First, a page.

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Andy Warhol’s Pop Art Essay


Andy Warhol is one of the most admired and widely discussed artists that worked in the genre of pop art. Warhol is often called a controversial artist, he once emphasized that the viewers never need to look deeper than the surface evaluating his art works. The artist meant that his works speak for themselves and their symbolism is right on the surface, so one must not look for hidden meanings or “read between the lines”.

Andy Warhol’s Pop Art

Andy Warhol’s “Campbell’s Soup Cans” is an artwork that consists of thirty two separate pieces. Each piece has just one image, which is a close up picture of a Campbell soup can, each of the pieces depicts different soup, which is marked in the labels on the cans. The work first appeared in 1962, at that time Campbell Soup Company had thirty two product flavors in total. Warhol turned each of them into a pop art work.

When this work was exhibited for the first time in Los Angeles, all the thirty two pictures were set in a row on the shelves as if they were actual goods in a grocery store (Campbell’s Soup Cans par 2). Currently all of the pieces of the work are kept at the Museum of Modern Art in New York. They are currently arranged chronologically according to the release dates of each of the soup flavors presented by the artist.

This art work represents the classics of the genre of pop art. First of all it is a mechanical repetitive pattern. Secondly, for this work Andy Warhol took a brand name and a label and presented it as an art piece. Finally, the artist created a modular series created by means of silk screening, which adds to the technical side to the art work making it even more modern (Andy Warhol. Campbell’s Soup Cans par. 4).

Taking a mundane object and turning it into an art work, Warhol suggested looking differently at this object, seeing more than just an advertisement in this repetitive pattern (Why is this art? Andy Warhol, Campbell’s Soup Cans par. 1).Warhol pointed out that mass production and consumption are significant parts of the modern culture (Pop Art- the art of popular culture par. 1).

Pop art as a genre occurred in the United States and Britain in 1950s and 1960s. The art was a revolt against the classical standards in art, the orthodoxies. For the first time art was focused on objects of popular culture such as movies, celebrities, comics and goods (Pop art par. 3). It was meant to combine the most unexpected items and present them as pieces of art. The critics of that time and today agree that using what was called a low subject matter was the point of pop art.

Creating a combination of the most unexpected items was the main point of pop art. Combining fiction with visual art and with poetry seems rather unconventional, which makes it potentially suitable subject for pop art. Putting verbal art into a picture is not an orthodoxy practice, yet it was not a frequently used combination in pop art. A poem could help explain the meaning of the image or it could be completely logically unrelated to the visual part of the art work.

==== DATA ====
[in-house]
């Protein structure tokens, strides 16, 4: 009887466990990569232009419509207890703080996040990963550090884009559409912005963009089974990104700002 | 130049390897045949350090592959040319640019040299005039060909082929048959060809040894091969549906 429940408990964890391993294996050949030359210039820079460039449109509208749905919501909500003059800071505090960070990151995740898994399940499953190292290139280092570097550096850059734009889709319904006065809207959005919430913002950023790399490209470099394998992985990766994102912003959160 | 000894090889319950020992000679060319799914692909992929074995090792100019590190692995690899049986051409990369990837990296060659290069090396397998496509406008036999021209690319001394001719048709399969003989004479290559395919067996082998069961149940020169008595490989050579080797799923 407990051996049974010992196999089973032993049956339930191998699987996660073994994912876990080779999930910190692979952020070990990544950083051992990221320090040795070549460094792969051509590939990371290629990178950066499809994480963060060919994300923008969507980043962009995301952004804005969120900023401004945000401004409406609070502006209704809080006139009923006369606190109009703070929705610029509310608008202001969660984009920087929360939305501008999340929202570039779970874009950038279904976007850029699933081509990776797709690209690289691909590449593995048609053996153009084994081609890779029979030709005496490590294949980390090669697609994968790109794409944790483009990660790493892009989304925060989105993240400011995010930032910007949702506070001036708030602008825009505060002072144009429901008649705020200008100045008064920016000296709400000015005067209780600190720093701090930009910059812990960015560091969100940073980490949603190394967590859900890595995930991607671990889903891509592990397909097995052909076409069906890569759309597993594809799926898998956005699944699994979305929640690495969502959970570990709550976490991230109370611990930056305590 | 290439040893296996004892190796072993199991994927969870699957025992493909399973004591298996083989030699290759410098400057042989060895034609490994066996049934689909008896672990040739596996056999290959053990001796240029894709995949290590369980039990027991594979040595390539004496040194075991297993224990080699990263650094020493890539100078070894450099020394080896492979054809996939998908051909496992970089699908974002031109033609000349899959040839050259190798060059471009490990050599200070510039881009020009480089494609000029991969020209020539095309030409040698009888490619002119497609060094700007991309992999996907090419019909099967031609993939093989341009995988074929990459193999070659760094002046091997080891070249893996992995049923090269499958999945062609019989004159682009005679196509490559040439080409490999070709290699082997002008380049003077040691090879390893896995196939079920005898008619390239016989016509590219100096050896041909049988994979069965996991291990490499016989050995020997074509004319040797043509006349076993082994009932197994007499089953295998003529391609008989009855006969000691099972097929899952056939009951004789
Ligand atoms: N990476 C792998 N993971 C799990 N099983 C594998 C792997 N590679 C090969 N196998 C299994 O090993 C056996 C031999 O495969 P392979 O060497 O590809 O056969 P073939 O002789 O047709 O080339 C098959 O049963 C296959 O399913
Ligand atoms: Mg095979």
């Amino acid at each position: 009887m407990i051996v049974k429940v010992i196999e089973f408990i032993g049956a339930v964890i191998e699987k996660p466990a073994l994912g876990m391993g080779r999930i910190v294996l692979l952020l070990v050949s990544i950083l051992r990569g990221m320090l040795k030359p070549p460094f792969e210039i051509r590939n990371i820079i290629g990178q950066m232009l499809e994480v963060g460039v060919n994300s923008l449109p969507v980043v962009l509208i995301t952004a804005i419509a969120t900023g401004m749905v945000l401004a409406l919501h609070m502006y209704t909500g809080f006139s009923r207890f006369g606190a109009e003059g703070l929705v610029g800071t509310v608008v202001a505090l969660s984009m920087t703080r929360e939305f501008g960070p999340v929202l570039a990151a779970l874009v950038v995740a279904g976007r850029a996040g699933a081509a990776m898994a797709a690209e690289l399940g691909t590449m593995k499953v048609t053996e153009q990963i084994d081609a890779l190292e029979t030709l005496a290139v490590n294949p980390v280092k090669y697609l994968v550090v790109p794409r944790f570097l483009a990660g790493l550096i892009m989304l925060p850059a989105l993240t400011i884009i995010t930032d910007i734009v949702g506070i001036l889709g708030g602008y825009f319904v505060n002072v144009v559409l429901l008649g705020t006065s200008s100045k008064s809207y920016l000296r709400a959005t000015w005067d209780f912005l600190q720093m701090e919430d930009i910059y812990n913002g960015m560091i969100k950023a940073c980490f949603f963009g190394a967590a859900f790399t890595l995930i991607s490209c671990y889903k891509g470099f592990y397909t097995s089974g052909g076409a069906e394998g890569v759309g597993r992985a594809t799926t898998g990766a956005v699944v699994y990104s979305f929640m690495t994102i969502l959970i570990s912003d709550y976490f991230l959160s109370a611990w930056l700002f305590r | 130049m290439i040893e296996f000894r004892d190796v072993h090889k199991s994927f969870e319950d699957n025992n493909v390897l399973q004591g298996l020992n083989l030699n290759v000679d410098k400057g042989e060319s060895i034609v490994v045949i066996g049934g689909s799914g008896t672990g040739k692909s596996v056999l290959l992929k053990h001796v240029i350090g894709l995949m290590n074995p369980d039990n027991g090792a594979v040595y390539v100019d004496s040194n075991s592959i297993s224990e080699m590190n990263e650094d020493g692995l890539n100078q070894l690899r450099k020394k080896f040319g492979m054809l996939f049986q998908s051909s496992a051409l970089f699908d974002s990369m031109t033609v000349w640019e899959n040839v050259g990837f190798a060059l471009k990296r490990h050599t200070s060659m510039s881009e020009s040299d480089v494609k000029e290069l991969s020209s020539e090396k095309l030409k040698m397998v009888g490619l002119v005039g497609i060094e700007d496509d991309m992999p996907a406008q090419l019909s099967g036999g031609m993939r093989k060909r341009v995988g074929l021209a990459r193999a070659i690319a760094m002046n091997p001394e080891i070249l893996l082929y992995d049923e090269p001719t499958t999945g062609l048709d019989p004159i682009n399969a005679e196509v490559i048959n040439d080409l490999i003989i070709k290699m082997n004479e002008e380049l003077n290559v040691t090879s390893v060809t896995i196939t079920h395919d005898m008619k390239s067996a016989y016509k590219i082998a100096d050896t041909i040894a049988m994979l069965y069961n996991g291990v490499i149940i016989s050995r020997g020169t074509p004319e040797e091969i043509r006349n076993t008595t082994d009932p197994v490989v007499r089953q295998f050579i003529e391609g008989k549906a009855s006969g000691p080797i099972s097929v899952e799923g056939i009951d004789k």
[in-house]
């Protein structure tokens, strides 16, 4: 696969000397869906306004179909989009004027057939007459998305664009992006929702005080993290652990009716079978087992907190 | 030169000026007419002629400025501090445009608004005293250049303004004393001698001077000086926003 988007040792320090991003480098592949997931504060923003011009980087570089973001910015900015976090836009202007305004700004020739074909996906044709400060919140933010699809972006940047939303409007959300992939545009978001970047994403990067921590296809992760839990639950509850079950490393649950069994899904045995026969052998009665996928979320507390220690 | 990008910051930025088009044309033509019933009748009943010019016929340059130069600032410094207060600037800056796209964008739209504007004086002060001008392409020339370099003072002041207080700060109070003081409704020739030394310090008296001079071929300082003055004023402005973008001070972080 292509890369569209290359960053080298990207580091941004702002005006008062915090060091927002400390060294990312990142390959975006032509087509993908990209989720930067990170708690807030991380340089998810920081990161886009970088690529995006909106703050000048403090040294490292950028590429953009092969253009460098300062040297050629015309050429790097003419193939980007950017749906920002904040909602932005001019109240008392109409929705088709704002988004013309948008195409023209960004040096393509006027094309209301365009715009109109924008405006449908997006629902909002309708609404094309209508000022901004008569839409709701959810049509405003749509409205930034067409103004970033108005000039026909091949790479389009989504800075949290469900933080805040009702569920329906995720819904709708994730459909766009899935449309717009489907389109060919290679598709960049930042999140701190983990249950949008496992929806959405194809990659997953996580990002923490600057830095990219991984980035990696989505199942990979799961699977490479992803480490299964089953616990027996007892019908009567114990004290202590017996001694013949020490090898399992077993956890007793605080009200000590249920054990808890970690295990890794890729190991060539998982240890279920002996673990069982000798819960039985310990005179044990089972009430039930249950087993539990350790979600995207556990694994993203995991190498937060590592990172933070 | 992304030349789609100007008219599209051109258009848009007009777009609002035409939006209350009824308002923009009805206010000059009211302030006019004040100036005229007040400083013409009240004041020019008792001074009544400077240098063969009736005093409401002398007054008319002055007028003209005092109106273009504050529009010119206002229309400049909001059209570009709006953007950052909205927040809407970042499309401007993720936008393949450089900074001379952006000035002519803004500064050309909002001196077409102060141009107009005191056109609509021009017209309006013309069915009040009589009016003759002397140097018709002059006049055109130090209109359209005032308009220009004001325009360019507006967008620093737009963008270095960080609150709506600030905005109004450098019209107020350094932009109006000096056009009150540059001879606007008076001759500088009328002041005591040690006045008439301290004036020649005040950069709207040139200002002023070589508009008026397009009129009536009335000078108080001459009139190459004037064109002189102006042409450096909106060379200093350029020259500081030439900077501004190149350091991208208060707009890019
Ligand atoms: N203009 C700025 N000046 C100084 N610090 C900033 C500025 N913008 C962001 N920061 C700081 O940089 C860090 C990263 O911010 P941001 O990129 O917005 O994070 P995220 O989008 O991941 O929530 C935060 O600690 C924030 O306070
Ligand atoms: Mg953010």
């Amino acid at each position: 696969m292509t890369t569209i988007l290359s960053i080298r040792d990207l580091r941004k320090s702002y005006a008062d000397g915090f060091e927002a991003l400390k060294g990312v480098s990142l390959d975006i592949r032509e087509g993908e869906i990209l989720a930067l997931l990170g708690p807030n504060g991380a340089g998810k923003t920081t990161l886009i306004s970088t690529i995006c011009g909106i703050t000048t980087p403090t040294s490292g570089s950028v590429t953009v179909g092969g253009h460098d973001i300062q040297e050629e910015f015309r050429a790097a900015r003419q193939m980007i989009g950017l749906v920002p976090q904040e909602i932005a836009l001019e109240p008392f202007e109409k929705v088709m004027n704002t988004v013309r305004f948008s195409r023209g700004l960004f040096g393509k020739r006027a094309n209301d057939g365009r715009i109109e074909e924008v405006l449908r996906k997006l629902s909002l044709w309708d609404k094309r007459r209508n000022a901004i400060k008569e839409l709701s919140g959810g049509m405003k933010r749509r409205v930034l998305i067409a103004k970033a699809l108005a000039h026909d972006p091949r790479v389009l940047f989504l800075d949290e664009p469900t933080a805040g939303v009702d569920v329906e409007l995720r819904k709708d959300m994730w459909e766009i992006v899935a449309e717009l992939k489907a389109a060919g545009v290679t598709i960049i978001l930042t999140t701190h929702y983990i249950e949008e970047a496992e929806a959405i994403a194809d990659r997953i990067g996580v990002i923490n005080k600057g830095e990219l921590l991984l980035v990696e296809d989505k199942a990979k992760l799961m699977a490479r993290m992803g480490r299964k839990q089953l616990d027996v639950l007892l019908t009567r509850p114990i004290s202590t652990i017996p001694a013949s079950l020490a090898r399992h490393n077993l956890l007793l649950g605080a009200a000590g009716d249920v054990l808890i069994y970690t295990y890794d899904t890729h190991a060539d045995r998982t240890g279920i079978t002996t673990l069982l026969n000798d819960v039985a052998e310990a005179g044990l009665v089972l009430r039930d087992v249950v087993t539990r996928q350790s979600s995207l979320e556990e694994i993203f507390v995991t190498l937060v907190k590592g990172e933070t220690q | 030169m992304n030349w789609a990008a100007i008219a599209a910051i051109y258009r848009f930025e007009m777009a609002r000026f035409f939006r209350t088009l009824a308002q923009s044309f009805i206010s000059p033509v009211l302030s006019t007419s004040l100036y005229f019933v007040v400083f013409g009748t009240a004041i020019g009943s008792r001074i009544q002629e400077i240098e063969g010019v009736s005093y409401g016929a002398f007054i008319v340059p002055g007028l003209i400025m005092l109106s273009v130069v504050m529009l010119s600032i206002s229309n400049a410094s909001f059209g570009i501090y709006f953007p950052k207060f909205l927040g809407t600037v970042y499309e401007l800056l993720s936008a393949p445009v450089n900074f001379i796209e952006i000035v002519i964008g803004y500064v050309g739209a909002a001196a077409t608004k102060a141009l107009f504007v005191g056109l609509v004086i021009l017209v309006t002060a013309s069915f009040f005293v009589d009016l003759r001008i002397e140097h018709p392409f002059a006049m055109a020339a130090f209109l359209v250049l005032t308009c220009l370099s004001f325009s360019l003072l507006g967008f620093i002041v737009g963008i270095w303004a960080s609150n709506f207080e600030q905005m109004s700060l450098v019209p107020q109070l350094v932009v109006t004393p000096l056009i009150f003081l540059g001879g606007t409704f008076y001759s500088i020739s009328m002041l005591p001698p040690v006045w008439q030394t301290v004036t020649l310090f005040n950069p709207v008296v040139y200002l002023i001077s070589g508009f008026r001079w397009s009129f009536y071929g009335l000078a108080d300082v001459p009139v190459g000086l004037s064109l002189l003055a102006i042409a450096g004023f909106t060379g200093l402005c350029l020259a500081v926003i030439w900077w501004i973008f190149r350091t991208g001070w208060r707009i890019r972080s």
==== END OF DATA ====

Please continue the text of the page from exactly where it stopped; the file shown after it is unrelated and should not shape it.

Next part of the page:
One of the main focuses of pop art genre was to present the audience with a lot of unspoken concepts, presenting silent objects arranged in a certain pattern or just scattered in the canvas. The only words present in pop art works are the labels as in Warhol’s “Campbell’s Soup Cans” or short interjections such as “Wham!” or “Wroom!” that can be found in the pages comic books. Specific poetry has not been a part of pop art, probably, due to its explanatory function which was widely rejected in pop art.


Poetry as a part of art works would be likely to turn pop art into postmodernism and add depth to the subject matter of the art work which was uncommon in pop art. This genre stands for the simplicity, repetition, mass production and mass culture. Poetry has never been mass culture, so adding it to pop art would go against the main concept of the genre.

Traditional pop art scene is not supposed to include explanations, addresses, messages, and poem is all of these things. Besides, poetry clashes with the typical items and focuses of pop art which are supposed to be plain and simple such as vacuum cleaners, celebrity posters or soup cans.

Since poetry is not a product of mass consumption, it was not included into pop art pieces. Even though it would create an even bigger difference between the orthodoxies of art and pop art, it went against the themes explored in pop art. The pictures of this genre were not supposed to talk to their audience, just like goods on the supermarket shelves do not talk to the consumers. A combination of poetry and visual images is certainly a kind of art but it is not pop art.

Works Cited

Andy Warhol. Campbell’s Soup Cans. MoMa. 2014. Web.

Campbell’s Soup Cans. MoMA Learning. Web.

Pop art. Tate. Web.

Pop Art– the art of popular culture. ArtyFactory. 2014. Web.

Why is this art? Andy Warhol, Campbell’s Soup Cans. Khan Academy. 2014. Web.

This Essay on Andy Warhol’s Pop Art was written and submitted by user Sergio Ayers to help you with your own studies. You are free to use it for research and reference purposes in order to write your own paper; however, you must cite it accordingly.

Sergio Ayers studied at Colorado School of Mines, USA, with average GPA 3.32 out of 4.0.

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Ayers, S. (2020, March 26). Andy Warhol's Pop Art [Blog post]. Retrieved from

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Ayers, Sergio. "Andy Warhol's Pop Art." IvyPanda, 26 Mar. 2020,

1. Sergio Ayers. "Andy Warhol's Pop Art." IvyPanda (blog), March 26, 2020.


Ayers, Sergio. "Andy Warhol's Pop Art." IvyPanda (blog), March 26, 2020.


Ayers, Sergio. 2020. "Andy Warhol's Pop Art." IvyPanda (blog), March 26, 2020.


Ayers, S. (2020) 'Andy Warhol's Pop Art'. IvyPanda, 26 March.

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